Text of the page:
Boost to joint commissioning is welcome
FPH welcomes the recognition that aspects of health services planning are not fit for purpose, as recently reported by the Health Service Journal (paywall). FPH's risk assessment summary of the Health and Social Care Bill raised the risk that Clinical Commissioning Groups (CCGs) would not be "adequately prepared/resourced/skilled to successfully commission both in terms of securing the best patient outcomes and value for money". It is not a fear we wanted to become reality.
We need CCG boundaries to match those of their local authorities: we cannot let commercial priorities override a common sense approach to service delivery, otherwise we will end up with dysfunctional relationships.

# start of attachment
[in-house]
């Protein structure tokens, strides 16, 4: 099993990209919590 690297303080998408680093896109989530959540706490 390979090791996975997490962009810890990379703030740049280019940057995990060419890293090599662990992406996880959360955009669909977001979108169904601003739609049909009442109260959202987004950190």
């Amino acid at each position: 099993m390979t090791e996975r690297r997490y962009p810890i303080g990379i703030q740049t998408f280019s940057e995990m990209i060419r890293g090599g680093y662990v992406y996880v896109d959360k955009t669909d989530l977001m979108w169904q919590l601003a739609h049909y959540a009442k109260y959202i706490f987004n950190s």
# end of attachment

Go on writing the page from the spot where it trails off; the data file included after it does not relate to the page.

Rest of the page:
Commissioning support units (CSUs) have become like a shadow service whose position has not been defined by law. There are major risks to health planning by not having information and intelligence firmly in the system.
That's why CSUs should be brought back into the NHS. Quality needs to improve in primary care; the most important part of the health service. FPH believes NHS England is poorly placed to commission it, because it does not have the adequate resources to do so.
Commissioning should always be undertaken at appropriate levels for the size of the problem. That means rare conditions should be commissioned through national specialised services, specialised services at a regional level, hospital provisions at a more local level and primary care commissioning at the local level. Given that the Health and Social Care Act promotes competition over collaboration, the government's clamour for integration appears to need a legislative fix.
Written: 16/12/2013 , last modified: 05/03/2014